Bloomberg Law
June 17, 2020, 5:13 PM

White Castle Must Face Worker Claims on Collecting, Sharing Data

Daniel R. Stoller
Daniel R. Stoller
Senior Legal Editor

White Castle System Inc. must face claims that it violated an Illinois biometric privacy law with its collection and sharing of an employee’s fingerprint information.

The U.S. District Court for the Northern District of Illinois Tuesday rejected the company’s bid to dismiss the suit brought last year by Latrina Cothron. Her allegations were “concrete and particularized” to create Article III standing, Judge John Tharp wrote.

Companies are failing to toss Illinois Biometric Information Privacy Act claims at early stages of litigation following federal and state court opinions that confer standing. Courts generally allow suits to proceed if they are filed under a law, like the one in Illinois, that creates a protected interest.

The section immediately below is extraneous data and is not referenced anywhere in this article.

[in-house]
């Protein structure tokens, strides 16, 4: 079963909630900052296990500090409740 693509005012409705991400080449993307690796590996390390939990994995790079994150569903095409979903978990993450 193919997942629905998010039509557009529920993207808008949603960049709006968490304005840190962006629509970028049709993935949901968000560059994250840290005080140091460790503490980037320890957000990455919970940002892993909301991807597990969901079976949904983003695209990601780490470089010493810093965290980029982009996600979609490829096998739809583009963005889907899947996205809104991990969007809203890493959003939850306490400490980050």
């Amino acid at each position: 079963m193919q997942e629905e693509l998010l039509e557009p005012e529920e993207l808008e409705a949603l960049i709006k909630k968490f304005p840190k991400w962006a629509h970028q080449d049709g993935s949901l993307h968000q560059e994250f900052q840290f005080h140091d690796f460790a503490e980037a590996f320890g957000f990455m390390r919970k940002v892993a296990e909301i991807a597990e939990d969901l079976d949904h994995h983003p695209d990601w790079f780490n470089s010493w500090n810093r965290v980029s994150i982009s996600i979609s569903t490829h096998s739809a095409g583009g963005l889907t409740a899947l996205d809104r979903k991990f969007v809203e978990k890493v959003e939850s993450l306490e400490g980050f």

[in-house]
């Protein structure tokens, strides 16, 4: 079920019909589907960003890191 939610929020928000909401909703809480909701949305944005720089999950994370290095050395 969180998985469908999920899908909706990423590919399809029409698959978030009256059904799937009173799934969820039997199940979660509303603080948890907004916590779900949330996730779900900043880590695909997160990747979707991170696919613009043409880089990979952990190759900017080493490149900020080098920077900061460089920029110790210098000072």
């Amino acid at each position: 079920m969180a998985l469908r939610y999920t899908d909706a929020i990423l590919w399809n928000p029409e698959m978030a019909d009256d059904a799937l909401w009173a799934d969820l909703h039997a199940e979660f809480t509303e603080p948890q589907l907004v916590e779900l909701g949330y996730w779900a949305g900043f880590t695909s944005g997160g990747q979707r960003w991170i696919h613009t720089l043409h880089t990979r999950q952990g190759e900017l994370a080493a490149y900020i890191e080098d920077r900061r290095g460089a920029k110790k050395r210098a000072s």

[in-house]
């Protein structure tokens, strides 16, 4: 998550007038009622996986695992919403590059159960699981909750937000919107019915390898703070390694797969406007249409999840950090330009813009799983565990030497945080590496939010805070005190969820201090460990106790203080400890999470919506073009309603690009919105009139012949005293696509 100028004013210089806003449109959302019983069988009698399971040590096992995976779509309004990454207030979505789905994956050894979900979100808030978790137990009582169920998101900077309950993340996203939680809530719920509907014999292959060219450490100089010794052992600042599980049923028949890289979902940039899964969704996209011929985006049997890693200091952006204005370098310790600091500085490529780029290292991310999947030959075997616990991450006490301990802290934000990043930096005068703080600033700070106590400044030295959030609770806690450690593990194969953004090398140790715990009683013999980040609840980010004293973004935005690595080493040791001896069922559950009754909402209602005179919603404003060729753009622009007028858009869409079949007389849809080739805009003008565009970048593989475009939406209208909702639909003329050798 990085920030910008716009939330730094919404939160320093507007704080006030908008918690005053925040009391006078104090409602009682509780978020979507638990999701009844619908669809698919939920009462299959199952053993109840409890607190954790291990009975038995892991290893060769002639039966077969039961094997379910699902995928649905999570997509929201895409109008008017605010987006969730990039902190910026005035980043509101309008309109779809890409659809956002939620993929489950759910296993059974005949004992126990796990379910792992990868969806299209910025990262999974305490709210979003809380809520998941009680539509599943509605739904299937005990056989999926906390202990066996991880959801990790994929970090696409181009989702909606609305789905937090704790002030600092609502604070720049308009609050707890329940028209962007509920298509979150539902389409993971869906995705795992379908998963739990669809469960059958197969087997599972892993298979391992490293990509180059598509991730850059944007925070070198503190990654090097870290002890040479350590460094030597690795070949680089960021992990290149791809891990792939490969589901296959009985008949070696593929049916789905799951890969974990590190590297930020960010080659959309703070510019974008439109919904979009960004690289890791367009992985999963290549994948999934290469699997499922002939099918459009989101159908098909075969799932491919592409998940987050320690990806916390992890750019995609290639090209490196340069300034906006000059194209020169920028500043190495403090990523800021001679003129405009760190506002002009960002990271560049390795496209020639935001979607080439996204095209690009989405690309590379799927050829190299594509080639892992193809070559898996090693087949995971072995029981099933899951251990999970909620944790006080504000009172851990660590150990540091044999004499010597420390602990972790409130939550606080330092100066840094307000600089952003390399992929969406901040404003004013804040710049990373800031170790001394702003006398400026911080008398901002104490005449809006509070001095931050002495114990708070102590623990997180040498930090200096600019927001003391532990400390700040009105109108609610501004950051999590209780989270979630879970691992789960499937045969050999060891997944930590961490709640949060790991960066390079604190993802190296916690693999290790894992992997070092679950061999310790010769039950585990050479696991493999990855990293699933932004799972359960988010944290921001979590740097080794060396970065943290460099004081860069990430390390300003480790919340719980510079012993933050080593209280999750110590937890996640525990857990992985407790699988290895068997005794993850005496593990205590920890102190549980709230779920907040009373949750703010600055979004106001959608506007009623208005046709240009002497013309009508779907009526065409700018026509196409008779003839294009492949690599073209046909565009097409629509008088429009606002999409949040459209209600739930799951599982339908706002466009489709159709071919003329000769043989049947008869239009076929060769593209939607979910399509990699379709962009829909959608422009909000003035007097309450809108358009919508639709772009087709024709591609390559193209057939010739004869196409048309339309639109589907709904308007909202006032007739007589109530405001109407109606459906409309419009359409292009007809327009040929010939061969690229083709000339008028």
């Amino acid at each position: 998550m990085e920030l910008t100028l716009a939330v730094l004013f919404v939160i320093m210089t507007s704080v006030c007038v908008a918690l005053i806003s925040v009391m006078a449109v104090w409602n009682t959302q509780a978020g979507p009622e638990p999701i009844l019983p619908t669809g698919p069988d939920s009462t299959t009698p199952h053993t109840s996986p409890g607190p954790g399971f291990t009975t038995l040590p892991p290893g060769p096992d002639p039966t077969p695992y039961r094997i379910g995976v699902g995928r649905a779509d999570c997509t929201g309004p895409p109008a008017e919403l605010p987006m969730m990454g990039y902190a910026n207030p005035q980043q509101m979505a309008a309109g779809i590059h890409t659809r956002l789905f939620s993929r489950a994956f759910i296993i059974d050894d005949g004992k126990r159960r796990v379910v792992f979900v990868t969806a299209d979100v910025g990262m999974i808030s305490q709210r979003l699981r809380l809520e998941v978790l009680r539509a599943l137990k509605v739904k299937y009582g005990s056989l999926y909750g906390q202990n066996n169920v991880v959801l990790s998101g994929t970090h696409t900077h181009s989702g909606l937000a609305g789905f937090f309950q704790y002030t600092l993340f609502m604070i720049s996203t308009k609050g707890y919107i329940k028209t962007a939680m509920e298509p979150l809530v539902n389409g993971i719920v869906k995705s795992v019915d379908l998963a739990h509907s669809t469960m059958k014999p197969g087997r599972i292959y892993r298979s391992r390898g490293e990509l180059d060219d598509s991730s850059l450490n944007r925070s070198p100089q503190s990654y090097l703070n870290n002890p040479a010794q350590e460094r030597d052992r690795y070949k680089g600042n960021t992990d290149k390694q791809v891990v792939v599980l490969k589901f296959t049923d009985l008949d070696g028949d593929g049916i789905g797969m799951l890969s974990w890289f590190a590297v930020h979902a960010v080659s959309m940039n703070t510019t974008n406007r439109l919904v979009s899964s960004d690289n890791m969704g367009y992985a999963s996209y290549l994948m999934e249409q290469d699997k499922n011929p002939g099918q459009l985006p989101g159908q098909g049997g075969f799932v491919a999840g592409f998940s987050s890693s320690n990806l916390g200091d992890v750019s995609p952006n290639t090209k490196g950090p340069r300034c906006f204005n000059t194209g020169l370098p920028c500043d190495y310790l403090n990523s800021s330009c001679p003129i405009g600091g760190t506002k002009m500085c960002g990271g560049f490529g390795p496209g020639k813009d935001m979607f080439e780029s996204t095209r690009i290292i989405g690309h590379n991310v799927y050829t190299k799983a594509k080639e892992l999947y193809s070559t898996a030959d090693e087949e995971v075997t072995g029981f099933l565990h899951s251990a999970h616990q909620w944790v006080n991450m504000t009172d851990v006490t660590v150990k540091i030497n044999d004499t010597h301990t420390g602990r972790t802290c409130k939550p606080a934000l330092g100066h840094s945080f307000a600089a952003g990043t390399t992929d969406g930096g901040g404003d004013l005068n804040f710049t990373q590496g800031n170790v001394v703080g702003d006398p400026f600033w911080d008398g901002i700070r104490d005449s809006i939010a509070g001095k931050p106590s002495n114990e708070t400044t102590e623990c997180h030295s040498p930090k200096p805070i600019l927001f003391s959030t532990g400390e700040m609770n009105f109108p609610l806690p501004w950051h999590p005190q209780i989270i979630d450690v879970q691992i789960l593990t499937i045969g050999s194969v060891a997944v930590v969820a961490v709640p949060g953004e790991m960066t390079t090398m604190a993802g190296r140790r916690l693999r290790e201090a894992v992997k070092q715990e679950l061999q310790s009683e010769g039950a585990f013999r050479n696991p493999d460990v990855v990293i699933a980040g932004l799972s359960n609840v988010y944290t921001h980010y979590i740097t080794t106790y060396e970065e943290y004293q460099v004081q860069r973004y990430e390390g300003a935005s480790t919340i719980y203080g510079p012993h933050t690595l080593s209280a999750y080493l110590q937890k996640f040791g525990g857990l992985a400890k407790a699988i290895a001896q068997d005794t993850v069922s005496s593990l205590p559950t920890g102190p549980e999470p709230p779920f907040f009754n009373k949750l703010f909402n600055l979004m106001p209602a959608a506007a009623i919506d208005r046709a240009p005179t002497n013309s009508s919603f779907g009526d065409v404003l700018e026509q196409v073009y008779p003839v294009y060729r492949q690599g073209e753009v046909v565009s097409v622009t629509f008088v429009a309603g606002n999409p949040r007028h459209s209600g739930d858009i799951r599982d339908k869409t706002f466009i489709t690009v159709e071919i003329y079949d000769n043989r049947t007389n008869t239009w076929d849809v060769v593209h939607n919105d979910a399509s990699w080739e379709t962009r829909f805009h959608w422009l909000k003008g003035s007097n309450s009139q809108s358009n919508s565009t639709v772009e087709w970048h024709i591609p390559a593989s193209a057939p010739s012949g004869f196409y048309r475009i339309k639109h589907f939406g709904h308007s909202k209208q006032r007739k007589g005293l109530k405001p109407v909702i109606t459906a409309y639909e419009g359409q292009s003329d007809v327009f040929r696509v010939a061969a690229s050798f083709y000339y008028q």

A White Castle spokesperson and Cothron’s counsel didn’t immediately respond to requests for comment.

White Castle made employees enroll their biometric data for payroll purposes and then shared it with two third-party vendors in violation of the state law, Cothron alleged.

Tharp tossed claims alleging White Castle didn’t have a biometric retention schedule and failed to properly delete such data. Cothron pleaded facts showing no such violations, he wrote.

Shook, Hardy & Bacon LLP represents White Castle. Stephan Zouras LLP represents Cothron.

The case is Cothron v. White Castle Sys., 2020 BL 222750, N.D. Ill., No. 19-cv-00382, 6/16/20.

To contact the reporter on this story: Daniel R. Stoller in Washington at

To contact the editor responsible for this story: John Hughes at; Keith Perine at